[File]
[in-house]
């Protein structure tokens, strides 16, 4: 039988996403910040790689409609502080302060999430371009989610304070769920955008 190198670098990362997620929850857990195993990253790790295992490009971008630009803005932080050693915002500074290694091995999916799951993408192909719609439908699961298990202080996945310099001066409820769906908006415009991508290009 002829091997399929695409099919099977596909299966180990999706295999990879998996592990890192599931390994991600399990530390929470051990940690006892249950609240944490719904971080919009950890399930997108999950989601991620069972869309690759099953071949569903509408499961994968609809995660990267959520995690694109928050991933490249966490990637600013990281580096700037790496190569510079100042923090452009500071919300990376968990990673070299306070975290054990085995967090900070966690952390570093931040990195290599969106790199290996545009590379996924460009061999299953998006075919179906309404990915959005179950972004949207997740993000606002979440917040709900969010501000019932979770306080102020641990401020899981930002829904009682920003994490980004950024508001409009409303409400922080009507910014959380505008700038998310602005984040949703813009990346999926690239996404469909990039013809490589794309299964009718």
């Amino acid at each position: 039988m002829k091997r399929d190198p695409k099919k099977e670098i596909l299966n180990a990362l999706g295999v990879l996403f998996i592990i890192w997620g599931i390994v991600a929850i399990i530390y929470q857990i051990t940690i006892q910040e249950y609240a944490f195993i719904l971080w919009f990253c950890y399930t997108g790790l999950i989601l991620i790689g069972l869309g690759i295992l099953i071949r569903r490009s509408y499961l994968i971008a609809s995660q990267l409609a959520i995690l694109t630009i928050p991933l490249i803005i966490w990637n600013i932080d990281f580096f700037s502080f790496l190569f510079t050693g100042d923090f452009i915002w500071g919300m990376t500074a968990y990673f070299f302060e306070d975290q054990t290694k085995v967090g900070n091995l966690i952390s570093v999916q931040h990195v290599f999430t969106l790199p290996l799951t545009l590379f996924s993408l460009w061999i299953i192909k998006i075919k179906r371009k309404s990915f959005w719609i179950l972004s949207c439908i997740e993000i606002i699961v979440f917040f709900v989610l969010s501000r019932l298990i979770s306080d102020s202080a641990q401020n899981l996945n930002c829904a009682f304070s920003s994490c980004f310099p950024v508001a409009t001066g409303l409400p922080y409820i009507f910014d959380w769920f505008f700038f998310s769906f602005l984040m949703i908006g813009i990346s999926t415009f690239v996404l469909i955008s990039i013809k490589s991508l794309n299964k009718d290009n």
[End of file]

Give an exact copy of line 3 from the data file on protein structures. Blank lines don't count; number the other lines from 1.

């Amino acid at each position: 039988m002829k091997r399929d190198p695409k099919k099977e670098i596909l299966n180990a990362l999706g295999v990879l996403f998996i592990i890192w997620g599931i390994v991600a929850i399990i530390y929470q857990i051990t940690i006892q910040e249950y609240a944490f195993i719904l971080w919009f990253c950890y399930t997108g790790l999950i989601l991620i790689g069972l869309g690759i295992l099953i071949r569903r490009s509408y499961l994968i971008a609809s995660q990267l409609a959520i995690l694109t630009i928050p991933l490249i803005i966490w990637n600013i932080d990281f580096f700037s502080f790496l190569f510079t050693g100042d923090f452009i915002w500071g919300m990376t500074a968990y990673f070299f302060e306070d975290q054990t290694k085995v967090g900070n091995l966690i952390s570093v999916q931040h990195v290599f999430t969106l790199p290996l799951t545009l590379f996924s993408l460009w061999i299953i192909k998006i075919k179906r371009k309404s990915f959005w719609i179950l972004s949207c439908i997740e993000i606002i699961v979440f917040f709900v989610l969010s501000r019932l298990i979770s306080d102020s202080a641990q401020n899981l996945n930002c829904a009682f304070s920003s994490c980004f310099p950024v508001a409009t001066g409303l409400p922080y409820i009507f910014d959380w769920f505008f700038f998310s769906f602005l984040m949703i908006g813009i990346s999926t415009f690239v996404l469909i955008s990039i013809k490589s991508l794309n299964k009718d290009n």